More polishing using a wooden dowel.


Another method of polishing uses a file with paper wrapped around it to get the flat portions of the forend iron.


All the parts have been polished and are awaiting engraving recut.




The barrels are inspected for dings, etc. after they’ve been polished and engraved. Steaming removes any built-up grease or residue that has accumulated over its lifetime.


The barrels are then dipped into a hot soap tank to be degreased. Generally, they sit in this tank for about 30 minutes.


They are then rinsed off with water and towel-dried.


Using a propane torch, the barrels are warmed up for further drying. This step removes any extra moisture and enhances the bluing process.


Next, an abrasive pad is used to create a surface for the bluing salts to work on.


Using a brush, the bluing salts are being applied to the barrels.


The barrels are put into boiling water, which turns the red oxide black.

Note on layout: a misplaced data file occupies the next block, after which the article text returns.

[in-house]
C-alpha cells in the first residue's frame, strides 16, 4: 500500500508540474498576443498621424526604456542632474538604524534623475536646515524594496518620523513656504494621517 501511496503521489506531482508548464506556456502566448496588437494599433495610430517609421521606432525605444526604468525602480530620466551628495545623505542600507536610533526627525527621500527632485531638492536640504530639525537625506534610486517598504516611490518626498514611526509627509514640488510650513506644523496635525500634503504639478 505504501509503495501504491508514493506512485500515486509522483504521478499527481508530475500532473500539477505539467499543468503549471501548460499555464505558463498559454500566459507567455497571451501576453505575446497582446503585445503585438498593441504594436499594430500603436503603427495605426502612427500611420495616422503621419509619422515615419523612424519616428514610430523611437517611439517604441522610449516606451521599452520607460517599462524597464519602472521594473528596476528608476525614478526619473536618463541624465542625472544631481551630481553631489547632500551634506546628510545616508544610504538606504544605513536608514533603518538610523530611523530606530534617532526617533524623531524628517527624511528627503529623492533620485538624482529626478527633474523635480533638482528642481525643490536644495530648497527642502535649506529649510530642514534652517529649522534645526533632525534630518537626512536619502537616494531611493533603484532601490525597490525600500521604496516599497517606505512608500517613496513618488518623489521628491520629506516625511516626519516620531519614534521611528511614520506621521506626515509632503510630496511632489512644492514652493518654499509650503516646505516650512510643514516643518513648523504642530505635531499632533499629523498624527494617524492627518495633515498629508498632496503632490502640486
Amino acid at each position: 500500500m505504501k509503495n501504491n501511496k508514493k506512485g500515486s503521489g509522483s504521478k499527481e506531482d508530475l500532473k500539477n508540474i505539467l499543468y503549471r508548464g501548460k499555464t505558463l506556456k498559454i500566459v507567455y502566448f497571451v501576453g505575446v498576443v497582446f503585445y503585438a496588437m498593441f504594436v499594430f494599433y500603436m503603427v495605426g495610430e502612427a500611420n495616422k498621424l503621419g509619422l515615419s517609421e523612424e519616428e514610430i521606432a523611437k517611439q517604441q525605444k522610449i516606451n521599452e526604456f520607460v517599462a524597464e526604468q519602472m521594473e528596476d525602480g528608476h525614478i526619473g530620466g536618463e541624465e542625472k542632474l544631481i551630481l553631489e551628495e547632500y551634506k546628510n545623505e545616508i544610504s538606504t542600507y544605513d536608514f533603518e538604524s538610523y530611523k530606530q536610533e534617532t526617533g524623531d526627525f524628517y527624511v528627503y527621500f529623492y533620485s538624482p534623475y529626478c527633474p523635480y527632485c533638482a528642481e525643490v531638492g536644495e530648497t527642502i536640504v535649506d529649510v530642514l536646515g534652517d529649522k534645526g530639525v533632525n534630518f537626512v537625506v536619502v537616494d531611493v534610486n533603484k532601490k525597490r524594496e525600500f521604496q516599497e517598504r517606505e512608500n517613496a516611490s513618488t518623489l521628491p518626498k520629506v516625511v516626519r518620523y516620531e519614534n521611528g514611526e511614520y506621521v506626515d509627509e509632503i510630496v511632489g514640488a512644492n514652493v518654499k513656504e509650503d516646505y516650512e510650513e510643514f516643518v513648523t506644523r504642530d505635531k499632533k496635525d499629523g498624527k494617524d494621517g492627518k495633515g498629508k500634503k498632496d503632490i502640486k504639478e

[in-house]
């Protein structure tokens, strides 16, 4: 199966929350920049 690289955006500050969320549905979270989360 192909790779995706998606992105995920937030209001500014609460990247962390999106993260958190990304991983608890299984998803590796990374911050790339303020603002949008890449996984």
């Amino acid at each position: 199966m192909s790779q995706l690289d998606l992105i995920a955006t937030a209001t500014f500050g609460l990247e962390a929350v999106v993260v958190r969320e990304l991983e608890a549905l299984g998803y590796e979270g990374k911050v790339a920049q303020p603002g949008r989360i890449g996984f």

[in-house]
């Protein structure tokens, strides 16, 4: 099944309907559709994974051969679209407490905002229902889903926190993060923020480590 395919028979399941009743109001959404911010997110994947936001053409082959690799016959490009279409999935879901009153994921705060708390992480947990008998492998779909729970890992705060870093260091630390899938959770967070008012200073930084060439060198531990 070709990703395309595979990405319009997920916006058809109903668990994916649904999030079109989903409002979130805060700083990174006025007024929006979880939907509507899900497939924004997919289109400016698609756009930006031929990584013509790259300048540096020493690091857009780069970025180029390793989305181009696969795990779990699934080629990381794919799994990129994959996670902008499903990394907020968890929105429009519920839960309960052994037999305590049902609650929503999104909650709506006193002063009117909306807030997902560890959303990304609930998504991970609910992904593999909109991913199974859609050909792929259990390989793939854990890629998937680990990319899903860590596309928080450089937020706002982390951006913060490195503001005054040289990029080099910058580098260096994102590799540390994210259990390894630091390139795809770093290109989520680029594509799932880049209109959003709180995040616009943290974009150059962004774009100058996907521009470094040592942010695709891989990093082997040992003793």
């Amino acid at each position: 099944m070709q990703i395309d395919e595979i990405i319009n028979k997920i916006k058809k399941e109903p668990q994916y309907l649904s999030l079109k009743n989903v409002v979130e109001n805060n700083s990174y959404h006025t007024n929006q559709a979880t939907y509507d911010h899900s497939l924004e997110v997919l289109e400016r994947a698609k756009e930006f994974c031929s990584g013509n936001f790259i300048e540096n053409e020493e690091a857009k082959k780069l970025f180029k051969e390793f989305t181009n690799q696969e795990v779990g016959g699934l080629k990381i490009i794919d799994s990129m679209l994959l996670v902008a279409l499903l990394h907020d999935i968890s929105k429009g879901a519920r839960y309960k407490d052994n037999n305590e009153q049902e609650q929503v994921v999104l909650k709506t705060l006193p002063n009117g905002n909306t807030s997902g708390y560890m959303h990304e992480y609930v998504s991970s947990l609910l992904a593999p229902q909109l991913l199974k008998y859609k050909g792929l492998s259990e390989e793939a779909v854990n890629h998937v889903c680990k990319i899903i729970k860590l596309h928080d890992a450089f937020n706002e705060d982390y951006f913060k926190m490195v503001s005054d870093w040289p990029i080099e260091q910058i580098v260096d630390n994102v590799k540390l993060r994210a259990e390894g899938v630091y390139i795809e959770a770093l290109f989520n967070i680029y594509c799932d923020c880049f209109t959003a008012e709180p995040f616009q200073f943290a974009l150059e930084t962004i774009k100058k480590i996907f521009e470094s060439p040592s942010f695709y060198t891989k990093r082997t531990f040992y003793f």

After several coats of bluing salts and trips to the water tank, the final coat is taken off with fine steel wool.


Finishing wax is then applied to stop the oxidizing process and to prevent rusting.


Here are the finished shotgun barrels after being wiped down with some G96.




After a final sanding, the pores will be filled, the wood is stained, and then the finishes are applied.


Using its proprietary stain mixture, Turnbull evenly applies this over the stock to ensure a uniform finish.


Stain is applied several times until the correct color is achieved.


Here the stain has dried, and the color is just right.